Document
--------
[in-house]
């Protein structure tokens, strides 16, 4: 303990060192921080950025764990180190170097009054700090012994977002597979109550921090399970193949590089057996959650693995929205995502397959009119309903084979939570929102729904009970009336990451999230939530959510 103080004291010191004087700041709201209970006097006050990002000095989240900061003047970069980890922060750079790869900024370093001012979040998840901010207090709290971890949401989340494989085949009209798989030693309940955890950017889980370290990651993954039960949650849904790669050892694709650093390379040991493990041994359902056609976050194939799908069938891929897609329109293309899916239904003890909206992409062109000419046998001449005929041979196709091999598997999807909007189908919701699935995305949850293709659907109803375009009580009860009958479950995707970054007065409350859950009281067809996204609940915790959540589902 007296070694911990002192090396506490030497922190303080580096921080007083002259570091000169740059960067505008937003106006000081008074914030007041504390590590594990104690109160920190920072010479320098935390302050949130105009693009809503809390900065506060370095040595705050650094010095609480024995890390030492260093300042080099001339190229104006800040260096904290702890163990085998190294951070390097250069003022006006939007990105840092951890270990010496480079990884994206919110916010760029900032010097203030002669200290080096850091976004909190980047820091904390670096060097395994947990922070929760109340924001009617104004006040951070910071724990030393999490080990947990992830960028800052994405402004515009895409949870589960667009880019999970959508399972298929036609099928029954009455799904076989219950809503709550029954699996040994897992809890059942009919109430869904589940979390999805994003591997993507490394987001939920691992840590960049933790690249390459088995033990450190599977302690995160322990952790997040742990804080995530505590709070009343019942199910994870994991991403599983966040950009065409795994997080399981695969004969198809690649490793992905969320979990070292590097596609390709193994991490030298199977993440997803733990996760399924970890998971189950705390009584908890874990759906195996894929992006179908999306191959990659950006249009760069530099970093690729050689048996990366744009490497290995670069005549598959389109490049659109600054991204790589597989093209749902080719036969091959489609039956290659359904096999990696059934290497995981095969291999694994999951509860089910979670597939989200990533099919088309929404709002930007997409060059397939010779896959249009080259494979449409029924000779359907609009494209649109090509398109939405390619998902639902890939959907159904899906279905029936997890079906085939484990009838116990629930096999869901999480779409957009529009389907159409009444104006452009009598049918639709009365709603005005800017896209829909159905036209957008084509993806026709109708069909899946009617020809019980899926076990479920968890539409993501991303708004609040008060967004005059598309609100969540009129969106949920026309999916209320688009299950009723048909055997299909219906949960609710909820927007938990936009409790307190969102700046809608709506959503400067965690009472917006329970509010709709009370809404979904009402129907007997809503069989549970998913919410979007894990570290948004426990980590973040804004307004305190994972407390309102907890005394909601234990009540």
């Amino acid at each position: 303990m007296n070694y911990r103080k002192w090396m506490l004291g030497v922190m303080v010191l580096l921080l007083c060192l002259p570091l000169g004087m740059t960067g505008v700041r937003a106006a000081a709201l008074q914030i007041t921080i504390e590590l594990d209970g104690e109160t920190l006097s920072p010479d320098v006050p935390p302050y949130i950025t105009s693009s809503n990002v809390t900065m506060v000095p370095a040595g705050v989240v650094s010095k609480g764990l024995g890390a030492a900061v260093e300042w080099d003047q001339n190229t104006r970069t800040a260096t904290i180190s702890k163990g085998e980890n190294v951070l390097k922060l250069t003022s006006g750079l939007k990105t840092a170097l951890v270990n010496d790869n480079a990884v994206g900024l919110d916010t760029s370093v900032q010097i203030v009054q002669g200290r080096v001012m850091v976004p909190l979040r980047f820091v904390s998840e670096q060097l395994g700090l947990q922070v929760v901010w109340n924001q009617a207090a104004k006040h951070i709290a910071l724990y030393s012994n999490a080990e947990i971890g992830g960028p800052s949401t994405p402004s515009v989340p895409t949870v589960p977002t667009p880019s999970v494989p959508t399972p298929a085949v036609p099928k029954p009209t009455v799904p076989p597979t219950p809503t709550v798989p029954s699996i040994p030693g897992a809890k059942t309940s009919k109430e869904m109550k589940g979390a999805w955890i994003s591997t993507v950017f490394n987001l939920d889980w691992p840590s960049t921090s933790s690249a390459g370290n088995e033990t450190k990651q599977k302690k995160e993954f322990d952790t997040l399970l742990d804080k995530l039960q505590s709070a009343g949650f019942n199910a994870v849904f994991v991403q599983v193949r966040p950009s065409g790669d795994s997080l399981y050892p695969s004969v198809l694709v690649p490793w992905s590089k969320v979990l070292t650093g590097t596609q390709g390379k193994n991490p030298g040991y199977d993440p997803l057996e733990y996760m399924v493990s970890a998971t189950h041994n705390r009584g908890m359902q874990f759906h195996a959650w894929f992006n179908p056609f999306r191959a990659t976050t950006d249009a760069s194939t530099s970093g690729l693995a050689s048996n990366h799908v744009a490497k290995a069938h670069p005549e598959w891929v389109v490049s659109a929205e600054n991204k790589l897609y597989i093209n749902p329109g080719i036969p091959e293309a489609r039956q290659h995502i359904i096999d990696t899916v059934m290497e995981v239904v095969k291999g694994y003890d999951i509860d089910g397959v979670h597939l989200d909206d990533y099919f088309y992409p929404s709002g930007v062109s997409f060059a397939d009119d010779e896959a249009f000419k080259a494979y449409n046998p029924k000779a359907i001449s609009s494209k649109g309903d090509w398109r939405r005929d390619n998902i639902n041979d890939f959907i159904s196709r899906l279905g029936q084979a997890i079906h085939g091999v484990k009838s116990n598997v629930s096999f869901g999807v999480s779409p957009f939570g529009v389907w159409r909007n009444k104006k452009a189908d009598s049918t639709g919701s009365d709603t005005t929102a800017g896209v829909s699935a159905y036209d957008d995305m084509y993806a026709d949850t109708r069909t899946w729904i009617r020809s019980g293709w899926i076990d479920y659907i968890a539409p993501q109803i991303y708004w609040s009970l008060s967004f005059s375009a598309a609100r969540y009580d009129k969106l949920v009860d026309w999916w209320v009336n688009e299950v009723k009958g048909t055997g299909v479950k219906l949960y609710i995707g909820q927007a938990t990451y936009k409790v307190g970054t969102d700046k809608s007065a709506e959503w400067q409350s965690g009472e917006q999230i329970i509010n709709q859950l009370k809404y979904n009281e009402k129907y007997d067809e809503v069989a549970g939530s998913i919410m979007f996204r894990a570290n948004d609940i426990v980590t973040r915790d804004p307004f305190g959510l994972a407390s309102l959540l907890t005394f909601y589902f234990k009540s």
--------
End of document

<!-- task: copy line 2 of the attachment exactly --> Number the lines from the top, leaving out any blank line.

């Protein structure tokens, strides 16, 4: 303990060192921080950025764990180190170097009054700090012994977002597979109550921090399970193949590089057996959650693995929205995502397959009119309903084979939570929102729904009970009336990451999230939530959510 103080004291010191004087700041709201209970006097006050990002000095989240900061003047970069980890922060750079790869900024370093001012979040998840901010207090709290971890949401989340494989085949009209798989030693309940955890950017889980370290990651993954039960949650849904790669050892694709650093390379040991493990041994359902056609976050194939799908069938891929897609329109293309899916239904003890909206992409062109000419046998001449005929041979196709091999598997999807909007189908919701699935995305949850293709659907109803375009009580009860009958479950995707970054007065409350859950009281067809996204609940915790959540589902 007296070694911990002192090396506490030497922190303080580096921080007083002259570091000169740059960067505008937003106006000081008074914030007041504390590590594990104690109160920190920072010479320098935390302050949130105009693009809503809390900065506060370095040595705050650094010095609480024995890390030492260093300042080099001339190229104006800040260096904290702890163990085998190294951070390097250069003022006006939007990105840092951890270990010496480079990884994206919110916010760029900032010097203030002669200290080096850091976004909190980047820091904390670096060097395994947990922070929760109340924001009617104004006040951070910071724990030393999490080990947990992830960028800052994405402004515009895409949870589960667009880019999970959508399972298929036609099928029954009455799904076989219950809503709550029954699996040994897992809890059942009919109430869904589940979390999805994003591997993507490394987001939920691992840590960049933790690249390459088995033990450190599977302690995160322990952790997040742990804080995530505590709070009343019942199910994870994991991403599983966040950009065409795994997080399981695969004969198809690649490793992905969320979990070292590097596609390709193994991490030298199977993440997803733990996760399924970890998971189950705390009584908890874990759906195996894929992006179908999306191959990659950006249009760069530099970093690729050689048996990366744009490497290995670069005549598959389109490049659109600054991204790589597989093209749902080719036969091959489609039956290659359904096999990696059934290497995981095969291999694994999951509860089910979670597939989200990533099919088309929404709002930007997409060059397939010779896959249009080259494979449409029924000779359907609009494209649109090509398109939405390619998902639902890939959907159904899906279905029936997890079906085939484990009838116990629930096999869901999480779409957009529009389907159409009444104006452009009598049918639709009365709603005005800017896209829909159905036209957008084509993806026709109708069909899946009617020809019980899926076990479920968890539409993501991303708004609040008060967004005059598309609100969540009129969106949920026309999916209320688009299950009723048909055997299909219906949960609710909820927007938990936009409790307190969102700046809608709506959503400067965690009472917006329970509010709709009370809404979904009402129907007997809503069989549970998913919410979007894990570290948004426990980590973040804004307004305190994972407390309102907890005394909601234990009540």